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You really ought to dial it back a bit: (l-r) Bateman and Smith in Hancock.

The Anti-Superhero

By Laura Leon

Hancock

Directed by Peter Berg

What a great idea: a superhero who possesses neither the looks, the dignity, the modesty nor powers of, say, Superman or Batman, but who instead is a repulsive alcoholic with an acid tongue. When this guy—Hancock (Will Smith)—sets out to save the world (or at least rid the L.A. freeway of some gang-bangers), he gets the job done to the tune of millions of dollars in property damage and personal-injury lawsuits. He’s the kind of hero who, when you’re trapped in a car on a railroad track as a train comes hauling toward you, you pray will be able to save you without killing you. Such is the concern of PR guy Ray (Jason Bateman), who, having brushed off the debris and crossed himself, has the presence of mind to thank his rescuer when everybody else is lambasting him for, once again, having wrought havoc. Ray is so thankful, in fact, that he brings Hancock home to supper, much to wife Mary’s (Charlize Theron) considerable annoyance, and, for dessert, he maps out a marketing campaign to salvage the detested superhero’s image.

So far, so good. Watching Ray coach the snarly Hancock on how to say “Thank you” and “Good job,” even to those who might not deserve it, is almost as hilarious as watching Hancock, in a tight rubber suit, try to put the lesson into action. Hollywood has long showed delight in mocking the very image-mongering industry that, of course, is its bread and butter. For brief early stretches of the movie, this works to its advantage. Unfortunately, writers Vincent Ngo and Vince Gilligan veer off course, injecting weird vibes between Mary and Hancock, and, worse, introducing very farfetched (even for this kind of movie) supernatural backstories that caused my 12-year-old, 10-year-old and me to wonder what in the world they were talking about. At some point, we just gave up and gave in to to the second half of the movie, which is a grand series of pavement-crunching fights between Hancock and some warped inmates bent on revenge.

Smith is very good in a role that is a huge stretch from his usual highly likeable persona. In fact, he seems to embrace the opportunity to play something other than noble and charismatic, and he shows his considerable skill—up to the point that the movie gets lost in weirdness. Theron, too, is wonderful, even though, at first, she seems mere window dressing, the angelic wife and helpmate. It’s nice to see her once again showing off her considerable sex appeal, in such a way as to strengthen her performance. And Bateman is typically droll and engaging, ultimately an empathetic character who seems just as much at a loss to explain what’s happening as we in the audience are. As summer entertainment, Hancock will have a hard time competing against more straightforward crash-and-burns such as the upcoming Hellboy 2, and it’s unfortunate that the filmmakers couldn’t stick to the original premise and just see where it took them. If anything, it’s further proof, if any were needed, that Will Smith is more than the sum of his parts. Too bad it’s not much else.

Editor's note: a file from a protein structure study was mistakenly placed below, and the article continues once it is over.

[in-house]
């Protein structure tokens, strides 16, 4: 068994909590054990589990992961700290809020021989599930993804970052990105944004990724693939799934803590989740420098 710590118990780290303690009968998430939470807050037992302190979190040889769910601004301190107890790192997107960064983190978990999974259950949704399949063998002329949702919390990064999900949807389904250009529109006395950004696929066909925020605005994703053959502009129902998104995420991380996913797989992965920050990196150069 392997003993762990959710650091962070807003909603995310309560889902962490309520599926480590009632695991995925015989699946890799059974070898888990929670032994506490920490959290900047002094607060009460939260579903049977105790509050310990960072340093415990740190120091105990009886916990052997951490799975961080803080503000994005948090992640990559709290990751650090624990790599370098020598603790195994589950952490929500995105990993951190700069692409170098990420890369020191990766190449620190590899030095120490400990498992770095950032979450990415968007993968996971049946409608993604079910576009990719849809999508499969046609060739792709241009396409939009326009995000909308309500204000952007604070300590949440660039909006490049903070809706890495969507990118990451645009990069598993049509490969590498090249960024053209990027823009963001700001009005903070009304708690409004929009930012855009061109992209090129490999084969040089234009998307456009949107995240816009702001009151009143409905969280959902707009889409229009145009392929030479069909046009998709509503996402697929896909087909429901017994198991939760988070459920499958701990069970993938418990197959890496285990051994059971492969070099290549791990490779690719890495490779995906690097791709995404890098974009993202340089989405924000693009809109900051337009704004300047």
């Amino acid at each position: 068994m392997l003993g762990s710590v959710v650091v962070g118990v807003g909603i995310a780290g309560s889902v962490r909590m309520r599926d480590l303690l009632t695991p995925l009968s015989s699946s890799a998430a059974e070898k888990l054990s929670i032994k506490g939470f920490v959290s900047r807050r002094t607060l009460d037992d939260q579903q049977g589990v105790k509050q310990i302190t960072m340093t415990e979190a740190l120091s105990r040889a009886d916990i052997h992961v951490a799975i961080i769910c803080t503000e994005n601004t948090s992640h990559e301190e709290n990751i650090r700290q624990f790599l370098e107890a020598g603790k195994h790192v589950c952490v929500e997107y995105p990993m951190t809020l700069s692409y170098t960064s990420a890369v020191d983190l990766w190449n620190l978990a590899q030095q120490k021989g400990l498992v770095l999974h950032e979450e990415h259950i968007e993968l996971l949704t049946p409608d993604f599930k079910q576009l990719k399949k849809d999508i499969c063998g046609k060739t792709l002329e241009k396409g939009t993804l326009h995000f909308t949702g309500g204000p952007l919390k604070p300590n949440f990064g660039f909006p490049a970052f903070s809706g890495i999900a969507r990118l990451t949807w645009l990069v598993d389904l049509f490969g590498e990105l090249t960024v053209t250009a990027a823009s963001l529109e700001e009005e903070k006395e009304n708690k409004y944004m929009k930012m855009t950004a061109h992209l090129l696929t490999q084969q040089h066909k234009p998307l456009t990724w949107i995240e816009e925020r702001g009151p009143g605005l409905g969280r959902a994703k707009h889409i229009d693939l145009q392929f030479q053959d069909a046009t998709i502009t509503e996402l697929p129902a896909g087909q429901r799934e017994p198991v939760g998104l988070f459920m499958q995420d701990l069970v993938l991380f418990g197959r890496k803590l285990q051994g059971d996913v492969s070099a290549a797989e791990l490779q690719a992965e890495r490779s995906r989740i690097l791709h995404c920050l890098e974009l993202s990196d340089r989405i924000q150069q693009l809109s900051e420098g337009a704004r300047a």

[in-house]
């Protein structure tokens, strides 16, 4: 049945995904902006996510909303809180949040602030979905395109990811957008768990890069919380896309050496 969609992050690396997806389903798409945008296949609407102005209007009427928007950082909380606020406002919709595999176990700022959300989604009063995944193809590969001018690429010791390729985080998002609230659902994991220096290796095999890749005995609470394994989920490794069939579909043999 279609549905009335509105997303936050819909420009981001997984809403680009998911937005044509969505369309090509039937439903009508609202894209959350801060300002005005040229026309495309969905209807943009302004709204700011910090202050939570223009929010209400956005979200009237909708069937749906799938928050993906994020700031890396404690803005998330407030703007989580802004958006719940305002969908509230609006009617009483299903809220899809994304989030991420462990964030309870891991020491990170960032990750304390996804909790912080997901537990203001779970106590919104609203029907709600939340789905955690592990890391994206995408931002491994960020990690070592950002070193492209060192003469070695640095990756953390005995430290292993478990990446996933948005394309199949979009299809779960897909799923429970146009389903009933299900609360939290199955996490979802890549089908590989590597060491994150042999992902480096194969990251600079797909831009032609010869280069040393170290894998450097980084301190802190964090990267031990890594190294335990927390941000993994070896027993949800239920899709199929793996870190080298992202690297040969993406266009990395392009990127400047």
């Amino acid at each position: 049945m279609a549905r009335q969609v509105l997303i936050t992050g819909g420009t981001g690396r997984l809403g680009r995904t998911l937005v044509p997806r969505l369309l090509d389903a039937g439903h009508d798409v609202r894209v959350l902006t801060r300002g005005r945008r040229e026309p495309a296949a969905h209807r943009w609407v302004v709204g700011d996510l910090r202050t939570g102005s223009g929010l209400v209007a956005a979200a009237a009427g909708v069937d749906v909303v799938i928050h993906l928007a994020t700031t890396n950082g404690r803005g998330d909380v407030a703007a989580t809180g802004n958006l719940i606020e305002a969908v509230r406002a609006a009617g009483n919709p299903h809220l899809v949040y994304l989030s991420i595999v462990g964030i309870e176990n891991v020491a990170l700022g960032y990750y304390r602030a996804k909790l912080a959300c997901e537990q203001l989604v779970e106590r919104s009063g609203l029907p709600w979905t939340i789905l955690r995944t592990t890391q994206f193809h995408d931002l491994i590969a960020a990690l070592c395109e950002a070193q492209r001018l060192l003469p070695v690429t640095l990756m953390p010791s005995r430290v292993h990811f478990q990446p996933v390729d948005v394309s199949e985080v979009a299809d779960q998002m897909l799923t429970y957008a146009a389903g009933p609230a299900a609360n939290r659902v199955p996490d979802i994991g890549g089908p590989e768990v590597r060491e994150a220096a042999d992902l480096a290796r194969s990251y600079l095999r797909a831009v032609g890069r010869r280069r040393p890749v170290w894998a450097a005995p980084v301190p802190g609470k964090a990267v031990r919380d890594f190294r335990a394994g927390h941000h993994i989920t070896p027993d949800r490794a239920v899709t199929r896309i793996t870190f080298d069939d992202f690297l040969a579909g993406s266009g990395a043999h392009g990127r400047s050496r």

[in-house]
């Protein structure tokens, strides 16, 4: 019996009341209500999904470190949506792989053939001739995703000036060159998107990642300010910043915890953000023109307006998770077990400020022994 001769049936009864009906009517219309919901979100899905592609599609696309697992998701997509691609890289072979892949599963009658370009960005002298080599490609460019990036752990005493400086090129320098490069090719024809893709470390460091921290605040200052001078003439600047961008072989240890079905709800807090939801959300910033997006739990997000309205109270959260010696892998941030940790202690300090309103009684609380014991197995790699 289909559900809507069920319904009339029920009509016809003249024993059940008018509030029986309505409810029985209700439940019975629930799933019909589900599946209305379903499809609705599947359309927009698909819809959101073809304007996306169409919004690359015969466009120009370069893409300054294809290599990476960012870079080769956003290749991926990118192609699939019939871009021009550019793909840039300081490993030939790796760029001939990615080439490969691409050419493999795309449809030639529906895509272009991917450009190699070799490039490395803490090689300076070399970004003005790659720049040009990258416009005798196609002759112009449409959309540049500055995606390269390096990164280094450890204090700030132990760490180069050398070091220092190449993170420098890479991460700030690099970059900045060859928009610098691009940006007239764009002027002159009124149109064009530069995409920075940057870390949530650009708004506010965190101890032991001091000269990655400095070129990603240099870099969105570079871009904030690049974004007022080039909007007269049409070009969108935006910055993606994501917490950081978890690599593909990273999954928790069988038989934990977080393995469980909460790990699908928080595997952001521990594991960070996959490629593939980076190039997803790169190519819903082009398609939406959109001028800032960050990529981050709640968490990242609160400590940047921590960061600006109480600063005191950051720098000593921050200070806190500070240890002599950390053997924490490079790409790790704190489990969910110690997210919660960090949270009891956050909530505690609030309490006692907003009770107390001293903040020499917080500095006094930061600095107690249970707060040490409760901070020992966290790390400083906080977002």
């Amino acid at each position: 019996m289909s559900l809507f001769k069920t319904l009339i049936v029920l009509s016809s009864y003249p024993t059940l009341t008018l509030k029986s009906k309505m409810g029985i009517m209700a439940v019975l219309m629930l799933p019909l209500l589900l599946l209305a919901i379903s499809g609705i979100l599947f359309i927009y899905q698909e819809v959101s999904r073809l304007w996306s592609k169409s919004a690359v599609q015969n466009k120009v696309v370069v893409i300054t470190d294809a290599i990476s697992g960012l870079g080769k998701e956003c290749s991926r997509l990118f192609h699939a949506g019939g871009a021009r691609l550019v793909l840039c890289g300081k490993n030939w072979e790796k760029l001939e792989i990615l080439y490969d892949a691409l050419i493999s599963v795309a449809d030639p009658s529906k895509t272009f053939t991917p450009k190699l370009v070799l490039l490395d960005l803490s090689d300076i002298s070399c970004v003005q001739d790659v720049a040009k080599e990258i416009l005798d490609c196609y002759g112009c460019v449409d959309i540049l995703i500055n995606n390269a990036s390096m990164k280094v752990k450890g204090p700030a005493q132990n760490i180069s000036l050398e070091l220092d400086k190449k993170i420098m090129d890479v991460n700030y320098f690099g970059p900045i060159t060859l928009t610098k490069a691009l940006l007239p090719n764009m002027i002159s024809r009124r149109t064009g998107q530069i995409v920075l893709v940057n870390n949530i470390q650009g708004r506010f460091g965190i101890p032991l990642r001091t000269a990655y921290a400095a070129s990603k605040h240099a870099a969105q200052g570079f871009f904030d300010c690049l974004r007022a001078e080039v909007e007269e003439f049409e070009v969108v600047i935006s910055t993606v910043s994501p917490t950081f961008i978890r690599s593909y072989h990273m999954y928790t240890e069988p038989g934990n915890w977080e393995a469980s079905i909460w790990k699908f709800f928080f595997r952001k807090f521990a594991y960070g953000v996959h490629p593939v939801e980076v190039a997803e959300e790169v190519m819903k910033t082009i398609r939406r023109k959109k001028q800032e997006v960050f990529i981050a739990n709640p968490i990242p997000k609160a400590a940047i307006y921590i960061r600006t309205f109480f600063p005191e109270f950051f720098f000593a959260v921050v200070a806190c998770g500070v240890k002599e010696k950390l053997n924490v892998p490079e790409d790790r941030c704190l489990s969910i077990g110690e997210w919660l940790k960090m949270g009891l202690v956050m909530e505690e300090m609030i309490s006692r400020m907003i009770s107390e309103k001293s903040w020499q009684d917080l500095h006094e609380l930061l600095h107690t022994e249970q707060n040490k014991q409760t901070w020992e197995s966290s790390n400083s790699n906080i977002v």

Petty Larceny

Flawless

Directed by Michael Radford

Director Michael Radford is an odd duck. Though his films have, on occasion, been nominated for a gang of Oscars—remember the almost-too-sweet romantic comedy Il Postino?—critics mostly ignore him. He has moved from genre to genre with a journeyman’s curiosity, making small art-house films that usually attract audiences but not much notice: White Mischief was a sly look at British colonialism; 1984 was a decent adaptation of Orwell’s novel, as notable for its use of contemporary London as its fine performances by John Hurt and Richard Burton; and Il Postino, though hindered by the obvious fact that the lead actor was very ill (and died right after filming), was an interesting meditation on the way art informs a “good” life.

Since Radford is usually more interested in character than plot, he’s an odd choice to direct a caper film like Flawless. Set in 1960 London, the story is about Laura Quinn (Demi Moore), an unfairly passed-over diamond-cartel executive, and the criminal alliance she makes with a canny janitor, Mr. Hobbs (Michael Caine).

The first part of the film is right up Radford’s alley, as we see the slights, large and small, that Laura endures. Ignored in meetings, passed over for promotion, Moore tends to signal her character’s frustration almost exclusively in clouds of cigarette smoke and a very angry walk. (She’s not as hopeless an actress as she used to be, but she hasn’t exactly become Meryl Streep, either.) As Hobbs, Caine plays up an ingratiating old-coot persona that “his betters” accept without blinking, masking a rage that will prove their undoing—and provide the film with its central mystery.

The caper scenes are handled efficiently. First, Moore must retrieve some info from her boss’ palatial home; then, Caine must complete the theft. What’s really pleasing is that when the big twist arrives (you know that a caper film needs a head-shaking twist to be really enjoyable), it’s completely satisfying.

Less satisfying is the motivation for the theft. (The dramatic effect is also blunted by the film’s clumsy framing device, which presents Moore in old-age makeup, telling the story in flashback.) It seems small for such an outrageous crime, though, come to think of it, it fits perfectly into Radford’s personal, smaller-scale cinematic outlook.

—Shawn Stone


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